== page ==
Southern California physician Harin Padma-Nathan first tasted the famously rich Château Pétrus thanks to his mother-in-law and, after one of the drugs he was involved in developing became a worldwide success a decade or so ago, he decided to treat himself to 18 bottles of Pétrus 1982. He drank three of them, but last year when he noticed that each bottle was worth more than £4,000, he decided to sell them, along with some of the other smarter bottles in his wine locker - although none was as valuable as the Pétrus.
He was horrified to find that, when Christie's staff came to collect the bottles late last year, they refused to take the Pétrus, citing disparities between the labels on his bottles and those used by the château itself. He was also puzzled. For 20 years he had bought wine from the same Los Angeles store, beginning with relatively modest California wines and moving steadily up the price list, and had always been a thoroughly satisfied customer.
The retailer denies responsibility for the disputed bottles and Dr Padma-Nathan is now locked in legal dispute with him. Such tussles are not uncommon. What distinguishes Dr Padma-Nathan is that he doesn't view himself as a member of the connoisseurs' club and is unusually willing to talk about the possibility that he was sold a pup. 'I do not claim to be an expert in wines and I am not at all embarrassed about the fact I was deceived', he told me. 'But I do think this seedy aspect needs to see the light of day.
'I claim no expertise in wine. For me it's binary - either good or not. But those were the premier bottles in my collection and it's heart breaking. I am astounded by the amount of fraud in this field and the concomitant absence of any public exposure of such cases. Examples of this sort are so rampant but so few people are willing to talk about it because their egos are attached to it.'
He is right about the omertà surrounding the issue of fake bottles. I emailed many wine collectors of my acquaintance asking for their thoughts on the subject and not one replied. They include a prominent New England businessman who, like so many well-heeled Americans, fell in love with wine a decade or so ago and has been badly served by his wine supplier. His extensive wine cellar, stuffed with apparently magical combinations of vintage and producer, proved to contain a substantial proportion of questionable bottles when it was inspected by an expert in authentication, Maureen Downey of Chai Consulting. According to her, 'most of the large collections that I see that have had significant purchases of wines other than direct release [en primeur and/or direct from the producer], in the past 15 years have some fake wines in them.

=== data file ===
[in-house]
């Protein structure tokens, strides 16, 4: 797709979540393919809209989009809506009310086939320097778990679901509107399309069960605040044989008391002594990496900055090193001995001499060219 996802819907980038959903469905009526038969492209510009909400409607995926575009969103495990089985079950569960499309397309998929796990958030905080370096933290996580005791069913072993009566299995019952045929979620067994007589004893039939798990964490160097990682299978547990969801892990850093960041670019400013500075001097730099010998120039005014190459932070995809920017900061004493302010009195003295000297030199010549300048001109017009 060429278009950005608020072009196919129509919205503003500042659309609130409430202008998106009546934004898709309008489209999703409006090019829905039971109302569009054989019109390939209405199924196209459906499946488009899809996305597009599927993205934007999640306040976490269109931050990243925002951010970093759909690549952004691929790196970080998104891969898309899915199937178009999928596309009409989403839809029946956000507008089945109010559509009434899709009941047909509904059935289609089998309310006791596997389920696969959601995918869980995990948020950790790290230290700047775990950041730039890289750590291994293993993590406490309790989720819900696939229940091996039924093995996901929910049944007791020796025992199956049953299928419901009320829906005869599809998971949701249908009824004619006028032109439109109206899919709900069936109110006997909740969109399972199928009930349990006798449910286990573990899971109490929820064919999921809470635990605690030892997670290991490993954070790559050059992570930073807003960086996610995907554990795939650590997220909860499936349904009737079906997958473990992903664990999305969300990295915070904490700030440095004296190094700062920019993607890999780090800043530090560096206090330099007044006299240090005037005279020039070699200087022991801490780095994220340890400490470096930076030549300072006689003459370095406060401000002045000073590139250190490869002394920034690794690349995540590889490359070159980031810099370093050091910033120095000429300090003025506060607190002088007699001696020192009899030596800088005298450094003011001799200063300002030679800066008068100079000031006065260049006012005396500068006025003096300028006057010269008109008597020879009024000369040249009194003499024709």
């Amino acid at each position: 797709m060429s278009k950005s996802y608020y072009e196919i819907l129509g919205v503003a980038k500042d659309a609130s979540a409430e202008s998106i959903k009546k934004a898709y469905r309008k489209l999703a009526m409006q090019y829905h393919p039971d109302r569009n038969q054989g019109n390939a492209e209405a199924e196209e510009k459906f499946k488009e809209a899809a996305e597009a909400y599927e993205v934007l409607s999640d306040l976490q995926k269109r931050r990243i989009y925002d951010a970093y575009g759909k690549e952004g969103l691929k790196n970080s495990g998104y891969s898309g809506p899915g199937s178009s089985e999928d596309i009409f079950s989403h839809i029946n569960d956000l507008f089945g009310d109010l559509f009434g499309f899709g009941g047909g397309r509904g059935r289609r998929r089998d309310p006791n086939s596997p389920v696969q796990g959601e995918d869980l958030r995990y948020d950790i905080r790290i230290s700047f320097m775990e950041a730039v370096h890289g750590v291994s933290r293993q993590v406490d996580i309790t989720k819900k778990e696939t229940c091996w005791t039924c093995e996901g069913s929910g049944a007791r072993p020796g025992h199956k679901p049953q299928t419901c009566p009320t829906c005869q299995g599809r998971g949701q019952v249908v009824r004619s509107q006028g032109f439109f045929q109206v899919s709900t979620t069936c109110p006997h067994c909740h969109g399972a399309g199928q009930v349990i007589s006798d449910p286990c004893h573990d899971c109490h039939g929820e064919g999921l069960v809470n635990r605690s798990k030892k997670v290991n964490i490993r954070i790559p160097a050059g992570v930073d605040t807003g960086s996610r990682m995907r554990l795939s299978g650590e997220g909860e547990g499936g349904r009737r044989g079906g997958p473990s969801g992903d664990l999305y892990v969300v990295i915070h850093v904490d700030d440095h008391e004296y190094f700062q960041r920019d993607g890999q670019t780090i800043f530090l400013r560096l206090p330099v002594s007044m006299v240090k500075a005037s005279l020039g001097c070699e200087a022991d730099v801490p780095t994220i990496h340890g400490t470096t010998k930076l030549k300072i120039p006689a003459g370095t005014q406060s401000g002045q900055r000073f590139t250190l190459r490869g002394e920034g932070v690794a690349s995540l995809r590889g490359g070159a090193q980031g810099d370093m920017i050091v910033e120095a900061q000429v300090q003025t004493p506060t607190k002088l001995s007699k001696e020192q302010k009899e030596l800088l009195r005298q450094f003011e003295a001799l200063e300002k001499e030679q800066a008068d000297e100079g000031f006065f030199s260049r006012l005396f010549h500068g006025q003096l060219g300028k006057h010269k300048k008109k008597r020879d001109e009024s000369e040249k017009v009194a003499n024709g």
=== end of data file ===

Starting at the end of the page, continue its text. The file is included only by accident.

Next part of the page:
'Fake wines have permeated the entire market at this point, and it is not just coming from a few dubious auctioneers. Brokers and retailers also buy at auction and from less-than-reputable sources and often do even less diligence than auction houses.
'I am fortunate that people who hire me, like Dr Harin Padma-Nathan, are not so concerned with people knowing that they were duped, that they will simply take the loss of having been sold fraudulent bottles. Most are too embarrassed, or they simply do not want their names out in public as buying these very expensive wines. The people who hire me are people who are not okay having been sold fakes – and who would rather know that what they are drinking is real than just hope or pretend that it is.
'We have seen a steady rise in the prevalence of fakes in the past 15 years, and I think it is due to a number of reasons. The rise of collecting and a culture of fine and rare wine have fuelled demand, and auctions becoming legal in New York and Hong Kong has further fuelled that demand in expanding the market of collectors. The collector community in the US has grown exponentially since auctions became legal in NYC - and clearly the same has occurred in Asia.
'Couple this with the ability to do business rather easily across the global markets, and the improvements in technology that allow for better fakes to be made, and you have a perfect storm of opportunity for fraudsters. Throw in a few vendors who are more than happy to look the other way – or even possibly be in collusion with the fraudsters – and you have an outlet to get those fakes into the market.'
The problem is certainly not confined to the United States. Wherever there is a new market of inexperienced wine enthusiasts with money to burn, there seems to be someone ready to sell them a 1945 Romanée-Conti or a 1959 Château Lafite, exceptional wines of which there are minuscule quantities of genuine examples.
As we have seen in the collection of articles and photographs on Chinese fakery on Purple Pages, the extent of fake wine at all quality levels in China is jaw-dropping (labels on offer in wine shops brazenly include 'Chateau Lafeet' and 'Bordeaux Port'), and even Hong Kong, home to some of the most sophisticated wine collectors in the world, has been seriously infected by some of the grandest fakes. The owner of Le Pin, for example, one of very few rivals to Château Pétrus, recalls being invited to a dinner in Hong Kong supposedly dedicated to his wine at which he and the most knowledgeable collector there were reduced to discreetly exchanging texts under the table about the (lack of) authenticity of each bottle.